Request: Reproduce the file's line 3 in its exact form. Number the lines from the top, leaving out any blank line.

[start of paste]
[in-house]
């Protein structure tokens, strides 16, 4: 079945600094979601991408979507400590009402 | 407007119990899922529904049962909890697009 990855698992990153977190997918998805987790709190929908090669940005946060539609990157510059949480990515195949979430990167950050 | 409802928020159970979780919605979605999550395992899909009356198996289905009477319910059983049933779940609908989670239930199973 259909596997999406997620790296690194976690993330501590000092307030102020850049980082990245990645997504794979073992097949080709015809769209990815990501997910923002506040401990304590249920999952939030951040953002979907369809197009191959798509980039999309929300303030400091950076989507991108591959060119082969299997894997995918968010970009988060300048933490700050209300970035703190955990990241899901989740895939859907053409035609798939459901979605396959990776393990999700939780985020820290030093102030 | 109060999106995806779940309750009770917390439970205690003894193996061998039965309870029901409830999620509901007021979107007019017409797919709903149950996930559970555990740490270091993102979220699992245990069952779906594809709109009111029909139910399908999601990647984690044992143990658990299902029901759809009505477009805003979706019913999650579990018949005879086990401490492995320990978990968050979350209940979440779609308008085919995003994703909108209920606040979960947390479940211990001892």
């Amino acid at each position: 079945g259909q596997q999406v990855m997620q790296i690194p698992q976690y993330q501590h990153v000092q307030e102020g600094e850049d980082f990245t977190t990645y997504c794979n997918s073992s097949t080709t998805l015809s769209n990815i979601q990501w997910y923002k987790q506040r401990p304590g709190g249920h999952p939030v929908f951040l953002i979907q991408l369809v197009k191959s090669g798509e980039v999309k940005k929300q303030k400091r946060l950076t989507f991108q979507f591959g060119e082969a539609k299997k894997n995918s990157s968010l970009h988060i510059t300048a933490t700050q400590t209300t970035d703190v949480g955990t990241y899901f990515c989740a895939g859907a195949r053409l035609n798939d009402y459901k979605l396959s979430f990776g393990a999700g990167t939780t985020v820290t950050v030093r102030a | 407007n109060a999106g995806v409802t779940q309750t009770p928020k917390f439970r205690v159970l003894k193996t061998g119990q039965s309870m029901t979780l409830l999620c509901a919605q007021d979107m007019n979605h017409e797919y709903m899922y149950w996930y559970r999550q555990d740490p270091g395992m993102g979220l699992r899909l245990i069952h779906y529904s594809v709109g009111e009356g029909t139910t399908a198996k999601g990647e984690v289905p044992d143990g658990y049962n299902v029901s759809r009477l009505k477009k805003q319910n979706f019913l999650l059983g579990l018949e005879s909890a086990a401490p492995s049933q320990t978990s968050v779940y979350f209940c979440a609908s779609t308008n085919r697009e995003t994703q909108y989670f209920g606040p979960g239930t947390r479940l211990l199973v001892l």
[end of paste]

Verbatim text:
């Amino acid at each position: 079945g259909q596997q999406v990855m997620q790296i690194p698992q976690y993330q501590h990153v000092q307030e102020g600094e850049d980082f990245t977190t990645y997504c794979n997918s073992s097949t080709t998805l015809s769209n990815i979601q990501w997910y923002k987790q506040r401990p304590g709190g249920h999952p939030v929908f951040l953002i979907q991408l369809v197009k191959s090669g798509e980039v999309k940005k929300q303030k400091r946060l950076t989507f991108q979507f591959g060119e082969a539609k299997k894997n995918s990157s968010l970009h988060i510059t300048a933490t700050q400590t209300t970035d703190v949480g955990t990241y899901f990515c989740a895939g859907a195949r053409l035609n798939d009402y459901k979605l396959s979430f990776g393990a999700g990167t939780t985020v820290t950050v030093r102030a | 407007n109060a999106g995806v409802t779940q309750t009770p928020k917390f439970r205690v159970l003894k193996t061998g119990q039965s309870m029901t979780l409830l999620c509901a919605q007021d979107m007019n979605h017409e797919y709903m899922y149950w996930y559970r999550q555990d740490p270091g395992m993102g979220l699992r899909l245990i069952h779906y529904s594809v709109g009111e009356g029909t139910t399908a198996k999601g990647e984690v289905p044992d143990g658990y049962n299902v029901s759809r009477l009505k477009k805003q319910n979706f019913l999650l059983g579990l018949e005879s909890a086990a401490p492995s049933q320990t978990s968050v779940y979350f209940c979440a609908s779609t308008n085919r697009e995003t994703q909108y989670f209920g606040p979960g239930t947390r479940l211990l199973v001892l």